Brian Viner's Icons of the 20th Century

No 4: The RAT PACK
Click to follow
Hollywood's original rat pack revolved around three true screen icons - Frank Sinatra, Humphrey Bogart and Lauren Bacall. According to showbiz legend, the term rat pack was coined by Bacall when, in 1955, she walked into a Las Vegas casino and found her husband Bogart with Sinatra, Judy Garland, David Niven, Angie Dickinson, the agent Swifty Lazar, restaurateur Mike Romanoff, and a few others. They were all rolling drunk. "You look like a goddam rat pack,"she said.

A few nights later, she walked into Romanoff's restaurant in Beverly Hills, and declared, "I see the rat pack's all here". From then, the joke gathered momentum. The group dubbed themselves the Holmby Hills Rat Pack, designed a coat of arms - a rat gnawing on a human hand - and coined a motto, "Never rat on a rat". Bogart was the leader, but Sinatra was named Pack Master, and Bacall, Den Mother. It sounds childish. It was childish. But it was also, at least to start with, decidedly tongue-in-cheek. Bogart and co were disdainful of Hollywood cliquishness, and were tickled by the idea of formalising a clique of their own. A few mutual friends were invited to join, but some were vetoed. When Claudette Colbert was nominated, Bacall objected, saying, "She's a nice person but not a rat".

Five months after Bogart's death in January 1957, Sinatra - who had idolised Bogie - was divorced from Ava Gardner. By the end of the year, he and Bacall - Pack Master and Den Mother - were an item. Indeed, there had been rumours of an affair even while Bogart was alive. In March 1958, Sinatra proposed, but asked Bacall to keep their intentions private. Instead, she told Swifty Lazar, who told gossip columnist Louella Parsons, who told the world. Sinatra was furious. The engagement was broken off. In any case, as Shawn Levy suggests in his book Rat Pack Confidential, perhaps Sinatra also realised that he didn't have to marry Boogie's widow to become king of the rat pack. He could simply start a new pack of his own.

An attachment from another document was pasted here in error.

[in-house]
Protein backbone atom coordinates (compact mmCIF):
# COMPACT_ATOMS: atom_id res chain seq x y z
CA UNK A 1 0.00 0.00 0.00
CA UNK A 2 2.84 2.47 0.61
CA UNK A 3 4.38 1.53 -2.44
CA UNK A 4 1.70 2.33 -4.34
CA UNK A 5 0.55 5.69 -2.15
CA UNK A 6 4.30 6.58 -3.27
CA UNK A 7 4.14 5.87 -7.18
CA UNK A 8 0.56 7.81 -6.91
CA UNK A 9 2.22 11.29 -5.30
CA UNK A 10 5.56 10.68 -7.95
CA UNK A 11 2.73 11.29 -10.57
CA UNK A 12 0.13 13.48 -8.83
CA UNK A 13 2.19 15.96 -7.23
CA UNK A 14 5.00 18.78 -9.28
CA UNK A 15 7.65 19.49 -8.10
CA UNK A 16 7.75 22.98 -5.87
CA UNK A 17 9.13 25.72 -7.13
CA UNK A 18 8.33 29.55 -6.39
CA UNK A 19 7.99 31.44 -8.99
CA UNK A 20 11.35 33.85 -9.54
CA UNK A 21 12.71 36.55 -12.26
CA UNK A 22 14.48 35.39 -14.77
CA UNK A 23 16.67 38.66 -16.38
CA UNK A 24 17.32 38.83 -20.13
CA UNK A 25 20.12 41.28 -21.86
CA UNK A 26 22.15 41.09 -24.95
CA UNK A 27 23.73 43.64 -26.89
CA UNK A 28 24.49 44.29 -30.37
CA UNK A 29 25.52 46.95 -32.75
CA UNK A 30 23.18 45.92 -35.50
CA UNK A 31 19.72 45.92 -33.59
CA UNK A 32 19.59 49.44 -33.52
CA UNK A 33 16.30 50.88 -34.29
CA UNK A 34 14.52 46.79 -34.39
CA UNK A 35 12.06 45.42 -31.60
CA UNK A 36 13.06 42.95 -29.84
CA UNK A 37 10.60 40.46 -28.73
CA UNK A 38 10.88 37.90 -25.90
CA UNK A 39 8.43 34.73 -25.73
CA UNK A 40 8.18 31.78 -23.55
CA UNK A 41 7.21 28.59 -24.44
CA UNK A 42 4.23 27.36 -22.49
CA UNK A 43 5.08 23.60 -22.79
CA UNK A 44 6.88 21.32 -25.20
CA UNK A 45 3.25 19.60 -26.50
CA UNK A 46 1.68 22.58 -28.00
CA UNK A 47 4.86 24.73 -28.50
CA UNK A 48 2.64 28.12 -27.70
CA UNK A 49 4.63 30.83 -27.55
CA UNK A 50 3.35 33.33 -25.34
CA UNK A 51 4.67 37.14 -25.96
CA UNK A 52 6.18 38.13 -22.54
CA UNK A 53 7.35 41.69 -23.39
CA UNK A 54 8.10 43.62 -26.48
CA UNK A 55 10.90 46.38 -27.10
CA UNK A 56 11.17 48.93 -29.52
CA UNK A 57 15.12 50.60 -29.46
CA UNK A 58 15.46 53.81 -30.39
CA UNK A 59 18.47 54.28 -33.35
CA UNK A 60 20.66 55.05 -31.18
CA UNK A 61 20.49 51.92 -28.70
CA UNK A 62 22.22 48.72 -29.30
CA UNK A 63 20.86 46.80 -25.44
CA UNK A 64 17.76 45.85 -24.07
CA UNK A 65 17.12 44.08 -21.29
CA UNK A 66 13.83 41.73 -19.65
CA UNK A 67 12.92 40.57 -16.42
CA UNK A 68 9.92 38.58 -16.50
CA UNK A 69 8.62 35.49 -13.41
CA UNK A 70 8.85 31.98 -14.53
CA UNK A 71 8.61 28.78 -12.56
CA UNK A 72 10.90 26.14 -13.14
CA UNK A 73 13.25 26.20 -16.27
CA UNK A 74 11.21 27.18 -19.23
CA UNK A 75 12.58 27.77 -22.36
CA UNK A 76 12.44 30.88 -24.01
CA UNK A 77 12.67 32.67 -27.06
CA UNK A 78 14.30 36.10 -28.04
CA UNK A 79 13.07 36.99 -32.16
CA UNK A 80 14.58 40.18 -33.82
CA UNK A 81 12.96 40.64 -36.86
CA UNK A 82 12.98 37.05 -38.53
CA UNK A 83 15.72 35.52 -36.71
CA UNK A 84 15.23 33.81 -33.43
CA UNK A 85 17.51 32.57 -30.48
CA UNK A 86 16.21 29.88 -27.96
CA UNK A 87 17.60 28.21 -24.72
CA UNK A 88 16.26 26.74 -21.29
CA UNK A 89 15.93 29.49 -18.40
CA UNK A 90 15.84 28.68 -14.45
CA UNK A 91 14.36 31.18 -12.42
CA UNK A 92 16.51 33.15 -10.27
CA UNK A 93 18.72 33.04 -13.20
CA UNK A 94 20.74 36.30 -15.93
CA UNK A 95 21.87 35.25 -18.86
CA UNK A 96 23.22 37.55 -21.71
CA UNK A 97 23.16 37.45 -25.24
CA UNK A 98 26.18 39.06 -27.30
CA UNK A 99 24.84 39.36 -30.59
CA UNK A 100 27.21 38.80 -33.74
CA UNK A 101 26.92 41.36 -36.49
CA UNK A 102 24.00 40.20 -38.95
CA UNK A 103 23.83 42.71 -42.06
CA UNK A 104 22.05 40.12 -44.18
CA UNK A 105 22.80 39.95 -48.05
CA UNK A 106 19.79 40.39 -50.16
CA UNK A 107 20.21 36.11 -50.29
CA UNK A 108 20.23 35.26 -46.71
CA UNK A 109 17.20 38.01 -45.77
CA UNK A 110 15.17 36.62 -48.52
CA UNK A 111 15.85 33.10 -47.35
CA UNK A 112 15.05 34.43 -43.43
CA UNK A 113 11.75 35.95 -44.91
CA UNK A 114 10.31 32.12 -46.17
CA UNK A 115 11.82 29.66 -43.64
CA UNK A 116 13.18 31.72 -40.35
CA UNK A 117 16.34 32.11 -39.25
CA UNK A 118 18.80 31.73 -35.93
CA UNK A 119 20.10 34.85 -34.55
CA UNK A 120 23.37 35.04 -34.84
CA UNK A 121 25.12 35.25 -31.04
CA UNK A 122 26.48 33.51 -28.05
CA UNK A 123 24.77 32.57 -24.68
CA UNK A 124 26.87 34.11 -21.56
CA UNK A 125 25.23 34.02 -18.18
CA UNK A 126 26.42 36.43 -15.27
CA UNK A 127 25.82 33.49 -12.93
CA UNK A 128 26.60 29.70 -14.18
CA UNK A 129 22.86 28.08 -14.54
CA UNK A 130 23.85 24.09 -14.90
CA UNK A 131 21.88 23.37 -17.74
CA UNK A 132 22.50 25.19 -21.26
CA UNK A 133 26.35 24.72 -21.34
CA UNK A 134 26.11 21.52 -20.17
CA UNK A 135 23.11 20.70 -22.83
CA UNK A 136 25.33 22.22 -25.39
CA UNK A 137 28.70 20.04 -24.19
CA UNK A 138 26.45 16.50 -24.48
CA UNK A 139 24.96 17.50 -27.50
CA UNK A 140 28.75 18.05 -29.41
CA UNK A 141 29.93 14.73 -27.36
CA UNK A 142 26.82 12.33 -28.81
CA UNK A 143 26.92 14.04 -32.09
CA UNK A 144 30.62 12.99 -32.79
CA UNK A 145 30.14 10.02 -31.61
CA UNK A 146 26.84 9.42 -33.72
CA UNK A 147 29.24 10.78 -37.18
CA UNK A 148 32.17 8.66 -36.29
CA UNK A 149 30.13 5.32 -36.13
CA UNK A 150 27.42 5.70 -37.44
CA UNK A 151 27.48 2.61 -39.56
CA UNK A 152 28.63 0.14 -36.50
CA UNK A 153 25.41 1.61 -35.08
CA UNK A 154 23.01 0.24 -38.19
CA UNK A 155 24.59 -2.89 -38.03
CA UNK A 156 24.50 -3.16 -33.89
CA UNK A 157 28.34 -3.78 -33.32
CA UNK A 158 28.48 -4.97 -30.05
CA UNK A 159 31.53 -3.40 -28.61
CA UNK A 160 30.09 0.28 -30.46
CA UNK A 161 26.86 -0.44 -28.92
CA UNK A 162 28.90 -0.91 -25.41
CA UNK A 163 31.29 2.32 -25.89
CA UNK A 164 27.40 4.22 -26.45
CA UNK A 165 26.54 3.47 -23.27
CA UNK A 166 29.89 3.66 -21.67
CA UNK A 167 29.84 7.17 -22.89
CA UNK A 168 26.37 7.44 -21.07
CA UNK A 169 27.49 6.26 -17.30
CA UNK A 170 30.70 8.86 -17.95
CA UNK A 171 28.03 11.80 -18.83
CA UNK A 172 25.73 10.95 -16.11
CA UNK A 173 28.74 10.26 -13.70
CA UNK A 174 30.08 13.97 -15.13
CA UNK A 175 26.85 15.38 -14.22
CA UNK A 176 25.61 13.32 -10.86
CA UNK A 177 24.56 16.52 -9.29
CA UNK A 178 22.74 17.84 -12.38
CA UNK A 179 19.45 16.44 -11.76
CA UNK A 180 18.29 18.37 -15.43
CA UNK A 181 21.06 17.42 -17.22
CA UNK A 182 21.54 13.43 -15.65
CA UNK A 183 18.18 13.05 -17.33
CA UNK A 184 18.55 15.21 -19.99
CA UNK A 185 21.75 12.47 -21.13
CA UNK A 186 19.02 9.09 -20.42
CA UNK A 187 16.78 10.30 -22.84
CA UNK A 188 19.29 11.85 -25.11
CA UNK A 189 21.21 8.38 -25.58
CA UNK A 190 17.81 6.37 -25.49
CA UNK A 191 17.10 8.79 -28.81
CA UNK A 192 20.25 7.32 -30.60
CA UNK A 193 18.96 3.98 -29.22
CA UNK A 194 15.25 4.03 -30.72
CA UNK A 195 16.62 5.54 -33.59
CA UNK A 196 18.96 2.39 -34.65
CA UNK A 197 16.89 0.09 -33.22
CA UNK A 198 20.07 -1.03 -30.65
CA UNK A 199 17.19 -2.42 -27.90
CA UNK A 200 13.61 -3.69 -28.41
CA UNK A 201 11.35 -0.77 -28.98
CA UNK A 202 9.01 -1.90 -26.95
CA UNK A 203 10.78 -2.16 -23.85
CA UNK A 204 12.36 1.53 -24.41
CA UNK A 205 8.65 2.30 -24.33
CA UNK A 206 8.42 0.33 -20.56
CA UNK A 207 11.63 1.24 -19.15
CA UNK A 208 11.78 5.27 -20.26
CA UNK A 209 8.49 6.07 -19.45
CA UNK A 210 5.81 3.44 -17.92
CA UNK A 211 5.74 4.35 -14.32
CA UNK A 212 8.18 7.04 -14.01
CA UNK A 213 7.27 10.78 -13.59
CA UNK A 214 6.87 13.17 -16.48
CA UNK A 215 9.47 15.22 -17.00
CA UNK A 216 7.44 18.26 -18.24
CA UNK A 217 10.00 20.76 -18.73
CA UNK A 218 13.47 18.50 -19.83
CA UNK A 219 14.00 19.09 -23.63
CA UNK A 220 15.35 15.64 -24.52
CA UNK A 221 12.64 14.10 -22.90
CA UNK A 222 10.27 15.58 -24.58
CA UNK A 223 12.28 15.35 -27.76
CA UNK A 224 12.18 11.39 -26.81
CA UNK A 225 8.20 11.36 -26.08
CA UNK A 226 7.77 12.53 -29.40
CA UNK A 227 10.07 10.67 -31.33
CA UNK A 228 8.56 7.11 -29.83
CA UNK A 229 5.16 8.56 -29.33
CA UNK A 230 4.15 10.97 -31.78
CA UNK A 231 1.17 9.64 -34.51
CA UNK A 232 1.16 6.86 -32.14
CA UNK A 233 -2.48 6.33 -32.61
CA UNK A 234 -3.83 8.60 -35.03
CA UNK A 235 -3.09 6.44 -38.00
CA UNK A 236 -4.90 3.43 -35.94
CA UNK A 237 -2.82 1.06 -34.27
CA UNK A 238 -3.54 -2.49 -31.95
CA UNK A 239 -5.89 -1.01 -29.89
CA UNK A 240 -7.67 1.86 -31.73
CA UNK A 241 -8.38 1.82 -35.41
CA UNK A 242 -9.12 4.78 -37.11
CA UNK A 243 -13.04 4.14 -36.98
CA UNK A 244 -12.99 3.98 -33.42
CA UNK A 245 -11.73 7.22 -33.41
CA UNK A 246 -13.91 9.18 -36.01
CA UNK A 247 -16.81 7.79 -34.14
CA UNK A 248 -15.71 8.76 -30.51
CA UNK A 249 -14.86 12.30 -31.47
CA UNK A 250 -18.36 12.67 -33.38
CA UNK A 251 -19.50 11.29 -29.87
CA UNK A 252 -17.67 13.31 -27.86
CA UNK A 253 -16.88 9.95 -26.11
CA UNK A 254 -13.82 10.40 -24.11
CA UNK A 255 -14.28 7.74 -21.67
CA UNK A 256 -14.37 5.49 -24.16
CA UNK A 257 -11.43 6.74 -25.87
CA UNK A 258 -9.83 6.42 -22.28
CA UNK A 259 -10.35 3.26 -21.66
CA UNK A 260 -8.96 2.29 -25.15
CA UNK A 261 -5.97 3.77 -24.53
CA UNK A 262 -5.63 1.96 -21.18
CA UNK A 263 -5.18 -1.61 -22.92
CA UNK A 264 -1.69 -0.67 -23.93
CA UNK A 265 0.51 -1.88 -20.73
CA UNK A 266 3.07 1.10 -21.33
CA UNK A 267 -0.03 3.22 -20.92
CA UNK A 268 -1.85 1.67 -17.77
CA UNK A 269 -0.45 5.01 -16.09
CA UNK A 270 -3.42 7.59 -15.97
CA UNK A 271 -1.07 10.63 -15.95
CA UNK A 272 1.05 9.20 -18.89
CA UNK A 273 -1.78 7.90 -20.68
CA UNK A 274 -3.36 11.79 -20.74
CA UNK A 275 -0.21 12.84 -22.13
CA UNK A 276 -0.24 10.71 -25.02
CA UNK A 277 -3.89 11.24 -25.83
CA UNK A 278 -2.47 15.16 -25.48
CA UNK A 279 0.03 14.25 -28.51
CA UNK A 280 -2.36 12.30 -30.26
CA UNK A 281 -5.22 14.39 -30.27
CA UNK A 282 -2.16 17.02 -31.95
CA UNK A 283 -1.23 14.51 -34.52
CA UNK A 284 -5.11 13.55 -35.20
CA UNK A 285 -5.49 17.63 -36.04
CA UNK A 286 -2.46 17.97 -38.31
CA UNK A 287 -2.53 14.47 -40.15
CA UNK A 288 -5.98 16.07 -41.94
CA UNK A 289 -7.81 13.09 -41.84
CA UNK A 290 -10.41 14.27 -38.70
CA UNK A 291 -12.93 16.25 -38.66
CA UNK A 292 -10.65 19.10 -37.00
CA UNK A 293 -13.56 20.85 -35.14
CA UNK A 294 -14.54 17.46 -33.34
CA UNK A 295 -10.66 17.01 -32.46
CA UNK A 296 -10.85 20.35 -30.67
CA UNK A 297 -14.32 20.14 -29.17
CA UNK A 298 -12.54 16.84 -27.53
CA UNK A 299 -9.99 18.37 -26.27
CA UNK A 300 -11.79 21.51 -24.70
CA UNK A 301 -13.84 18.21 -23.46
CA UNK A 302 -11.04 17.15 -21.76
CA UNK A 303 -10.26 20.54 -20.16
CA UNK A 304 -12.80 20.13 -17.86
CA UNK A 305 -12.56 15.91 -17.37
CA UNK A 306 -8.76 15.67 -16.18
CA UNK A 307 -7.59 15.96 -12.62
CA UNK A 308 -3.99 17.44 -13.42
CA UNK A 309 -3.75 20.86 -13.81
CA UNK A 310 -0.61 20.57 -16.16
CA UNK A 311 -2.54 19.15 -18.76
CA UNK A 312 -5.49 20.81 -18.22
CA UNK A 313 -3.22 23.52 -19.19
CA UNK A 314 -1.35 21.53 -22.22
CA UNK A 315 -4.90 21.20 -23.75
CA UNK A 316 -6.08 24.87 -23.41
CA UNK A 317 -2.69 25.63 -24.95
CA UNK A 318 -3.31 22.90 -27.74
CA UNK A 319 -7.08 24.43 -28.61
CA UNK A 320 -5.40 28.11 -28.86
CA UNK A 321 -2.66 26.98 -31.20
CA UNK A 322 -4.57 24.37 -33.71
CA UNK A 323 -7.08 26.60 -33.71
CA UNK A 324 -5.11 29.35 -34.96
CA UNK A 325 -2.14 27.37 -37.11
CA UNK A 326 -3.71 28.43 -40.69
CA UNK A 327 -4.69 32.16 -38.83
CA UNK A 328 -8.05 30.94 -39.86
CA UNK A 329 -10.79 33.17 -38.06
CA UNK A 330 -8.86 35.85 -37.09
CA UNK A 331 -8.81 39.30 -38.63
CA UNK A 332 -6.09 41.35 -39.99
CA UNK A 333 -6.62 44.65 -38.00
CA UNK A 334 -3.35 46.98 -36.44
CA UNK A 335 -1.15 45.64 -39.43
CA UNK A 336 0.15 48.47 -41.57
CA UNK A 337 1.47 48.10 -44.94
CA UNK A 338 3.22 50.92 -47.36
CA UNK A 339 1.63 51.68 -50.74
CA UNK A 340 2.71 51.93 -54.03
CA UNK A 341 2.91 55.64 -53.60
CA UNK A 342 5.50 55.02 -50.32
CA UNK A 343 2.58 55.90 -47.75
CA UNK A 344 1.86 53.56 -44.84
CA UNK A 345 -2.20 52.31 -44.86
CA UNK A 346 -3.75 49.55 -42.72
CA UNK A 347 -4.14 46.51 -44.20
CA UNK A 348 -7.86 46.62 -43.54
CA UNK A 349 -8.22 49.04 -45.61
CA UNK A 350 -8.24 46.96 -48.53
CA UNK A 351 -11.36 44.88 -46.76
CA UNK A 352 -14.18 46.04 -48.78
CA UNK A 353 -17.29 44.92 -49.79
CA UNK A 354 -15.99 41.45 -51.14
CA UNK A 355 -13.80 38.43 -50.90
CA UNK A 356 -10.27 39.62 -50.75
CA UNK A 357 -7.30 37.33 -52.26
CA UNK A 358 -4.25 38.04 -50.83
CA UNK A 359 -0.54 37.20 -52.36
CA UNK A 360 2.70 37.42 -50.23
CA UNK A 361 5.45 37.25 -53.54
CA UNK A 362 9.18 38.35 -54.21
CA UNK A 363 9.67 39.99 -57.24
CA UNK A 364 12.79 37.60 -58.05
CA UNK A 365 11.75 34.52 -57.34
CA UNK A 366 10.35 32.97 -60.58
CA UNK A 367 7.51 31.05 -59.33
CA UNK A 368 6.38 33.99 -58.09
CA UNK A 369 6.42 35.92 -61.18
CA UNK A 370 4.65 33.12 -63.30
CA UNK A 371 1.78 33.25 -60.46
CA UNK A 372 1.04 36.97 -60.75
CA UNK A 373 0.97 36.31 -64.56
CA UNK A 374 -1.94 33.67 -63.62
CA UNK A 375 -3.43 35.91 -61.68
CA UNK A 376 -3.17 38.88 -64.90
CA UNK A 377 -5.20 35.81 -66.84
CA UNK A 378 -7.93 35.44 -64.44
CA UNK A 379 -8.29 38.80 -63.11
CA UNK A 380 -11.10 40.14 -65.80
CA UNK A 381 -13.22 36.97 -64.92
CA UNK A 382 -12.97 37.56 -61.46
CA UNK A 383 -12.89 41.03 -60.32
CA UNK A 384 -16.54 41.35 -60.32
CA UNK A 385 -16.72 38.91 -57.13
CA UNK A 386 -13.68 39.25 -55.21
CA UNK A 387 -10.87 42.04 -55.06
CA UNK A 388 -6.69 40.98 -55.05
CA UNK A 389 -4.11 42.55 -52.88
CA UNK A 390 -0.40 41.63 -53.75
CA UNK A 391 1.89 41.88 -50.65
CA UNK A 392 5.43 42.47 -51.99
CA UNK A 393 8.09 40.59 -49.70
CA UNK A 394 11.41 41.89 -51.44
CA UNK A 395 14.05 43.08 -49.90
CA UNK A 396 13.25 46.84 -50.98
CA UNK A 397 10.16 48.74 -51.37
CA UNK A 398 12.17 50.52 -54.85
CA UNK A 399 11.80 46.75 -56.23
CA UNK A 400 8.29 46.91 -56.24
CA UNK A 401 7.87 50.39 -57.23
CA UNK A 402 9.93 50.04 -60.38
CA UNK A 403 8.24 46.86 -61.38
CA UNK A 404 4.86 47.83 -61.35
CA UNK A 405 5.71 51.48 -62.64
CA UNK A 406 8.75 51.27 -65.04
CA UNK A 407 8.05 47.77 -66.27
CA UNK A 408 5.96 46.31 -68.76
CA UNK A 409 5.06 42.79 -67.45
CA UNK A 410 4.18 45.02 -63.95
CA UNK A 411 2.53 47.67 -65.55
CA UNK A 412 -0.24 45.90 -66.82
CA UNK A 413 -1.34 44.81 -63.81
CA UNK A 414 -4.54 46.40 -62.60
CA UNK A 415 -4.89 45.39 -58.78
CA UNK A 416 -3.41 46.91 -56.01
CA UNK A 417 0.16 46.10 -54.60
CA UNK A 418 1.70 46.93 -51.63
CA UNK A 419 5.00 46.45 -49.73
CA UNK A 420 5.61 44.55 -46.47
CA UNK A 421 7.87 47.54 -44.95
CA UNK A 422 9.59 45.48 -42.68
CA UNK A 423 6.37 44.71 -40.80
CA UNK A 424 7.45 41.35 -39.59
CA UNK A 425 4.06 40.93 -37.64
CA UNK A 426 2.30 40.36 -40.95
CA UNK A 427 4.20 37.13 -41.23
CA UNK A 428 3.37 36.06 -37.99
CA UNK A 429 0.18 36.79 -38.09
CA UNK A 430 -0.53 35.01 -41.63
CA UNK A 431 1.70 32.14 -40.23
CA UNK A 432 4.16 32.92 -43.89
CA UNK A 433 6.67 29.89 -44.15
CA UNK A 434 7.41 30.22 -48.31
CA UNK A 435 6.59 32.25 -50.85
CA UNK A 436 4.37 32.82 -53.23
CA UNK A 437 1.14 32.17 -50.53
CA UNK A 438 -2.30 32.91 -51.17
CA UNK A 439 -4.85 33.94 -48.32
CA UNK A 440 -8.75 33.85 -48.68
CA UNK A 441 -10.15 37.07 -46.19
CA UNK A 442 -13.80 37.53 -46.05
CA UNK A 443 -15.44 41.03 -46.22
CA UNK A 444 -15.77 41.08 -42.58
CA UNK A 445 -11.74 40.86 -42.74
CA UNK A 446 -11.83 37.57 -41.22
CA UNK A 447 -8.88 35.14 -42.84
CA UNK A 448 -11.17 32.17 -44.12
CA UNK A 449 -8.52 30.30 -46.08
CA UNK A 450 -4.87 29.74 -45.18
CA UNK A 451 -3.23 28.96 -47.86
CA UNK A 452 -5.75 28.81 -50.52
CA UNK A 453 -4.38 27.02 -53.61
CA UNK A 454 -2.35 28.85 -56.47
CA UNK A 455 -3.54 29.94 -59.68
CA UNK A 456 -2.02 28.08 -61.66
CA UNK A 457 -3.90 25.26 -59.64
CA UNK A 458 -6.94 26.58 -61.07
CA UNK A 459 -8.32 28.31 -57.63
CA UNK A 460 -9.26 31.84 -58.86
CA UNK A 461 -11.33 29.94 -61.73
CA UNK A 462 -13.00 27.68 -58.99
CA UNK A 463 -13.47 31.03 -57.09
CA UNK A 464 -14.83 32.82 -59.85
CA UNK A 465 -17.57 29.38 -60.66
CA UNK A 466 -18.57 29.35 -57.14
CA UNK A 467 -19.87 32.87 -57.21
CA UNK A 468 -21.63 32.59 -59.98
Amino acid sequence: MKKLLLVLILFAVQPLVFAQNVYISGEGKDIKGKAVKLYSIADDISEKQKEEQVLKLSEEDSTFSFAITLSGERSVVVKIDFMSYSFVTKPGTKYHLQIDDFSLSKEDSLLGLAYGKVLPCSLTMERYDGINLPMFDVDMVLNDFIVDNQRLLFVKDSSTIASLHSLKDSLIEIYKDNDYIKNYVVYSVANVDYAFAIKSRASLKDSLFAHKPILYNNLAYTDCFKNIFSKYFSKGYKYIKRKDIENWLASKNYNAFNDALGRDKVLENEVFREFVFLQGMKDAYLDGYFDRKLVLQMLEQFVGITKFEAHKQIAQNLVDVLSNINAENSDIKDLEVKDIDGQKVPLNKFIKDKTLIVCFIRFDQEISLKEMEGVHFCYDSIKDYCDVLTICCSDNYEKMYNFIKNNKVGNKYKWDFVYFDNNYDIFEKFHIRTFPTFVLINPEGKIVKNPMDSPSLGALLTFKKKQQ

And so a second Hollywood rat pack was formed, comprising Sinatra, Dean Martin, Sammy Davis Jnr, Jack Kennedy's British brother-in-law Peter Lawford, and comedian Joey Bishop. At first they were known as the Clan, until they realised that the name was too loaded. After all, the group included two Jews and a black guy, and one of the Jews, Davis, was also the black guy. Sinatra liked to call them the Summit. He wasn't sure about rat pack, because it implied that he was simply copying Bogart. But the rat pack they became, and Lawford and Bishop, icons only by association, held on to Sinatra's coat tails for all they were worth - which thanks to Sinatra, who effectively sponsored their careers, was increasingly quite a bit.

Shirley MacLaine was less clingy. When both Sinatra and Dean Martin visited her hotel room, hoping for a quickie, the 24-year-old actress rebuffed each in turn. They were sufficiently impressed with her spirit to make her an honorary member of the rat pack, and she was not too proud to refuse.

The heyday of the rat pack was from about 1958 to 1961, and in 1959 they starred together in the best of their buddy films, Ocean's Eleven. It was shot over six weeks in Las Vegas, and the pack performed every night at the Sands Hotel. It was, says Levy, the hottest ticket Las Vegas had ever seen - and at $5.95 it included dinner. Times, and prices, have changed. Which is not altogether a bad thing. For Sinatra's standard line to Davis at the Sands was, "Smile so they can see you, Smokey".